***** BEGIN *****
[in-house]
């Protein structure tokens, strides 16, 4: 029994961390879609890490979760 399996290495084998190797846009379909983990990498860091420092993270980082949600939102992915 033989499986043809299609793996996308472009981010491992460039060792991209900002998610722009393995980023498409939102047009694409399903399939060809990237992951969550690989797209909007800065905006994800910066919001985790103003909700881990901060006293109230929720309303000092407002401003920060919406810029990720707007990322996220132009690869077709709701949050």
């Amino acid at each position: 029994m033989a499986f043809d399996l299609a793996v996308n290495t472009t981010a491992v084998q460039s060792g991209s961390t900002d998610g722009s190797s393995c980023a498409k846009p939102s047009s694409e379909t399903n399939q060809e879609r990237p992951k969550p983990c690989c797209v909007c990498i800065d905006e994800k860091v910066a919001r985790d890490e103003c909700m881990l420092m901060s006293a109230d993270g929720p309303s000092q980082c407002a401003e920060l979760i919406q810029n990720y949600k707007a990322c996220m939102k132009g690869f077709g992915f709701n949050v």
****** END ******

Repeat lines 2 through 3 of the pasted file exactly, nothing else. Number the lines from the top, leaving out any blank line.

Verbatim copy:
């Protein structure tokens, strides 16, 4: 029994961390879609890490979760 399996290495084998190797846009379909983990990498860091420092993270980082949600939102992915 033989499986043809299609793996996308472009981010491992460039060792991209900002998610722009393995980023498409939102047009694409399903399939060809990237992951969550690989797209909007800065905006994800910066919001985790103003909700881990901060006293109230929720309303000092407002401003920060919406810029990720707007990322996220132009690869077709709701949050």
């Amino acid at each position: 029994m033989a499986f043809d399996l299609a793996v996308n290495t472009t981010a491992v084998q460039s060792g991209s961390t900002d998610g722009s190797s393995c980023a498409k846009p939102s047009s694409e379909t399903n399939q060809e879609r990237p992951k969550p983990c690989c797209v909007c990498i800065d905006e994800k860091v910066a919001r985790d890490e103003c909700m881990l420092m901060s006293a109230d993270g929720p309303s000092q980082c407002a401003e920060l979760i919406q810029n990720y949600k707007a990322c996220m939102k132009g690869f077709g992915f709701n949050v």